Here is my homily for the Holy Day. Blessings on all!
Solemnity of the Immaculate Conception
Gn 3: 9-15, 20; Eph 1: 3-6, 11-12; Lk 1: 26-38
December 7-8, 2018
Toward the end of my first semester as a freshman at St. Mary’s College, I was sitting in a large classroom waiting for Fr. Taylor to begin a lecture on Western Civilization. It was to be one of those days that for whatever reason remains permanently imprinted in my memory. It was December 8, 1973, the Solemnity of the Immaculate Conception. He asked the class, “Today we are celebrating the Immaculate Conception of Jesus in the womb of Mary by the power of the Holy Spirit, correct?” I should have known by the look on his face, the fact that he had advanced degrees in theology, and the unusualness of such a question given the class material, that something was up, but I fell for the bait and responded, “Yes it is!” “Wrong answer!” he said, as he threw his handkerchief at me like a referee throwing a flag. I had made the same mistake most of us make about this feast day. Most people think the Immaculate Conception is about how Mary became pregnant.
Today, we celebrate not the conception of Jesus in the Mary’s womb (we celebrate that on the Feast of the Annunciation). Rather, we are celebrating the conception of our Blessed Mother in the womb of Anna, her mother, and the doctrine that Christians have always believed that Mary was conceived without the stain or original sin. She had a human father and a human mother, and her birth was like ours in every way, but because God knew from all eternity that Mary would say “yes” to his invitation to become the Mother of God, God granted her a grace she and only she would receive, the grace of being preserved from original sin so she could be a spotless temple of God’s very presence as he assumed our humanity, a grace won for her by her son Jesus. The Immaculate Conception is all about preparing Mary for the coming of the Son of God into her very being, into her heart, and into her body. It is about preparing Mary to become the Mother of God and a proper dwelling place for God made man. Mary’s vocation was unique, unrepeatable and holy.
Mary’s conception was without sin and she preserved her purity throughout her entire life. She did this even though she was entirely and thoroughly human, and as such, needed to be redeemed like all of us by the Cross and Resurrection of her son. God foresaw it, and willed it for her in a special way.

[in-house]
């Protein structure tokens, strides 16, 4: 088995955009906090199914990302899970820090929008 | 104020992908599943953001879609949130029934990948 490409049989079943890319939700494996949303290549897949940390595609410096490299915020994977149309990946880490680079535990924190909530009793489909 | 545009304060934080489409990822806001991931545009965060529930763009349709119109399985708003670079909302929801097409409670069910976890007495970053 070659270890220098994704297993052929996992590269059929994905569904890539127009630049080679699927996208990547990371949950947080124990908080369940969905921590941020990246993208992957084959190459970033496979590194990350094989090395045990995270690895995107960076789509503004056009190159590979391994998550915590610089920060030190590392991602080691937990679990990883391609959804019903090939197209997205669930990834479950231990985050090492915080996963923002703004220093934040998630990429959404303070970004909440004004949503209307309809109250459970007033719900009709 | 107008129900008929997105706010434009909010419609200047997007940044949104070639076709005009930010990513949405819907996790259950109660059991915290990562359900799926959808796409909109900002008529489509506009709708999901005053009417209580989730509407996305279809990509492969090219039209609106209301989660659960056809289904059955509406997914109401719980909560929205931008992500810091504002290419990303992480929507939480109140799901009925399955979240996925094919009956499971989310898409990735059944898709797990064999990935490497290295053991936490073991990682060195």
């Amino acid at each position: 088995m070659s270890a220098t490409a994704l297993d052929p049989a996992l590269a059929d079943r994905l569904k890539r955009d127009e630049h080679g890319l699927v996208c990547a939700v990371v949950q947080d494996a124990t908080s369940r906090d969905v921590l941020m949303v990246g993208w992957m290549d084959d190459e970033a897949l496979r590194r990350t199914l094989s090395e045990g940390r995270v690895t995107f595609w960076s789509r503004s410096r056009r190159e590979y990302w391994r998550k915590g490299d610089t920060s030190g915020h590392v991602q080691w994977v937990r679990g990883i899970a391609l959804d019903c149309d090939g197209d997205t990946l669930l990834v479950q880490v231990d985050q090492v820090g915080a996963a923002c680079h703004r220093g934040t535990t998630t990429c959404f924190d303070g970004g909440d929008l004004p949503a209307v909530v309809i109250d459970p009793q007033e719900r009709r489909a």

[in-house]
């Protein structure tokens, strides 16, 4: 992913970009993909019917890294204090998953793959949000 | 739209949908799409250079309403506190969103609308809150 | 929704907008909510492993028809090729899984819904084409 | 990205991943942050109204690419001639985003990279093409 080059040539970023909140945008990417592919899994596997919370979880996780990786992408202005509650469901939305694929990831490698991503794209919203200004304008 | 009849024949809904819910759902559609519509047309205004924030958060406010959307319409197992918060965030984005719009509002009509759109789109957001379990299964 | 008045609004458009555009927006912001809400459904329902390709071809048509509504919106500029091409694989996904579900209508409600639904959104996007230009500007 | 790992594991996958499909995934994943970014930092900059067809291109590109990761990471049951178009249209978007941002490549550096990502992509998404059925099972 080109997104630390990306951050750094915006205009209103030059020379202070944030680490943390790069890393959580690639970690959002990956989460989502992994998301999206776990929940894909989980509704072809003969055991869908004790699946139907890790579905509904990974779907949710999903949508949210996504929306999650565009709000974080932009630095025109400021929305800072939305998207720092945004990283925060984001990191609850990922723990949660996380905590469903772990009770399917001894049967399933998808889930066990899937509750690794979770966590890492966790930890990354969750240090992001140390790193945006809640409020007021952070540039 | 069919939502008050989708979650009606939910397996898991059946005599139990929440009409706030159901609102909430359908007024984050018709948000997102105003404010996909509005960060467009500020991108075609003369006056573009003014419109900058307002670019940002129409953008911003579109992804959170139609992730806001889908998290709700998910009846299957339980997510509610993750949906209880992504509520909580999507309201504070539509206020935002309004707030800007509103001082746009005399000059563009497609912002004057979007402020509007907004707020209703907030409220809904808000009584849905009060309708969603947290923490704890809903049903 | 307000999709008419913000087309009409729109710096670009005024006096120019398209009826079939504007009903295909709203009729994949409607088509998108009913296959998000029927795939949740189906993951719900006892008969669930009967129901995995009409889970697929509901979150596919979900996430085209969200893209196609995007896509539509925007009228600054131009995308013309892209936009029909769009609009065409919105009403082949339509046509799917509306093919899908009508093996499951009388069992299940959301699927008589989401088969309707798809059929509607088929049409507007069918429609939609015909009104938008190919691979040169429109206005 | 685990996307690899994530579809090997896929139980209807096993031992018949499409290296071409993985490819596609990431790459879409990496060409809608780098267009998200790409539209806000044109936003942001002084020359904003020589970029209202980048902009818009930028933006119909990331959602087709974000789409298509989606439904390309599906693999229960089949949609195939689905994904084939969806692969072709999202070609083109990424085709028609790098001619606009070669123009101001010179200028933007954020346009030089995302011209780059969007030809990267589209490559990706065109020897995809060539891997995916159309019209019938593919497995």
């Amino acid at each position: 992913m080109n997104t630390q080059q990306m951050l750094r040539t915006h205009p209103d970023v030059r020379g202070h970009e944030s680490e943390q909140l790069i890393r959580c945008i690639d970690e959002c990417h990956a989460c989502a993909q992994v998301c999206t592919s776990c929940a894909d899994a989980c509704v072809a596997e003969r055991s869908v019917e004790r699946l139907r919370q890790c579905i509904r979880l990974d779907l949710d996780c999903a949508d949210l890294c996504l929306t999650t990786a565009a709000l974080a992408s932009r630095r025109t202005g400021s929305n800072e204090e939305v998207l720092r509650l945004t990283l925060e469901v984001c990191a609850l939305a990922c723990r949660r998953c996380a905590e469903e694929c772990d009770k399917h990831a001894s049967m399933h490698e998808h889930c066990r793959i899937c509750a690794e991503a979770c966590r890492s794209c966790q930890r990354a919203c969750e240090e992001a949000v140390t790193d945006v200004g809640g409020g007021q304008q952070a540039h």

What a gift she was granted, and what a vocation she lived out! Mary excelled all of us in her holiness and faithfulness, yet she was like us, completely human, and a redeemed member of the Church, and a witness to her son’s life, death, and resurrection. All that happened and was promised to Mary can happen and is promised to us, if we are faithful to God and his plan for our lives.
We too can be freed from sin! We too can be holy in life! We too can say “yes,” “Fiat!” to God’s plan for us. We too can bear God into the world, both in our hearts and by our physical presence to those in need by the prayers we say and the good works we do. We too can give birth to new life and love which are gifts of God above. We too are human beings and God has chosen to a special vocation for us and he gives us every grace, perhaps even singular graces, that we need to live our vocations.
Why would anyone doubt the Immaculate Conception? It is completely consistent with God’s love for all of us. God gives to all his children every grace necessary to live out their unique vocations, vocations only they can accomplish, so he gave Mary a singular grace that she needed to become the Mother of God, the grace of freedom from sin from the moment of her conception until the end of her life on earth.
We all have reason today to rejoice in God’s great gifts to us. God’s unique gift to Mary only confirms what is true for us also, that each of us is special and unrepeatable in history. Each of us has special graces and a special call. Each of our lives matter! Each of us is necessary and needed. God loves us all.